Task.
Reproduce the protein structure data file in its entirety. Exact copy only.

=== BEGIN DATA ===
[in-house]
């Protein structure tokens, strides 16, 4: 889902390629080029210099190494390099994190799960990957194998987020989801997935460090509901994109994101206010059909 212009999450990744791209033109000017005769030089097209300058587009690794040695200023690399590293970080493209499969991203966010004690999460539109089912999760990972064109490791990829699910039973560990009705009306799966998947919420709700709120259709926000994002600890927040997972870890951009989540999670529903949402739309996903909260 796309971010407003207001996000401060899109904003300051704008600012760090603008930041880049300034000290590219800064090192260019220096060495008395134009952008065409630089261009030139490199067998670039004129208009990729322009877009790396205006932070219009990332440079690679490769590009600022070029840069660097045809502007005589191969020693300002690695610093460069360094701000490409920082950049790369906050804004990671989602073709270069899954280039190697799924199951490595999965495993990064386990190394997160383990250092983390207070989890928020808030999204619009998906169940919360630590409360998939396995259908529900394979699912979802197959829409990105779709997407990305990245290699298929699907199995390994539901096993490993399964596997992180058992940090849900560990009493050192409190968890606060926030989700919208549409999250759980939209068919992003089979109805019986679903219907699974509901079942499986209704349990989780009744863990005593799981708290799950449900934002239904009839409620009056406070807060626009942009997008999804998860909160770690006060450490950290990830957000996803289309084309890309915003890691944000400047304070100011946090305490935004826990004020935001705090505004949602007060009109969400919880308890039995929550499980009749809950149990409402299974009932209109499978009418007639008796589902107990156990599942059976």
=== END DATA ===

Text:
[in-house]
């Protein structure tokens, strides 16, 4: 889902390629080029210099190494390099994190799960990957194998987020989801997935460090509901994109994101206010059909 212009999450990744791209033109000017005769030089097209300058587009690794040695200023690399590293970080493209499969991203966010004690999460539109089912999760990972064109490791990829699910039973560990009705009306799966998947919420709700709120259709926000994002600890927040997972870890951009989540999670529903949402739309996903909260 796309971010407003207001996000401060899109904003300051704008600012760090603008930041880049300034000290590219800064090192260019220096060495008395134009952008065409630089261009030139490199067998670039004129208009990729322009877009790396205006932070219009990332440079690679490769590009600022070029840069660097045809502007005589191969020693300002690695610093460069360094701000490409920082950049790369906050804004990671989602073709270069899954280039190697799924199951490595999965495993990064386990190394997160383990250092983390207070989890928020808030999204619009998906169940919360630590409360998939396995259908529900394979699912979802197959829409990105779709997407990305990245290699298929699907199995390994539901096993490993399964596997992180058992940090849900560990009493050192409190968890606060926030989700919208549409999250759980939209068919992003089979109805019986679903219907699974509901079942499986209704349990989780009744863990005593799981708290799950449900934002239904009839409620009056406070807060626009942009997008999804998860909160770690006060450490950290990830957000996803289309084309890309915003890691944000400047304070100011946090305490935004826990004020935001705090505004949602007060009109969400919880308890039995929550499980009749809950149990409402299974009932209109499978009418007639008796589902107990156990599942059976």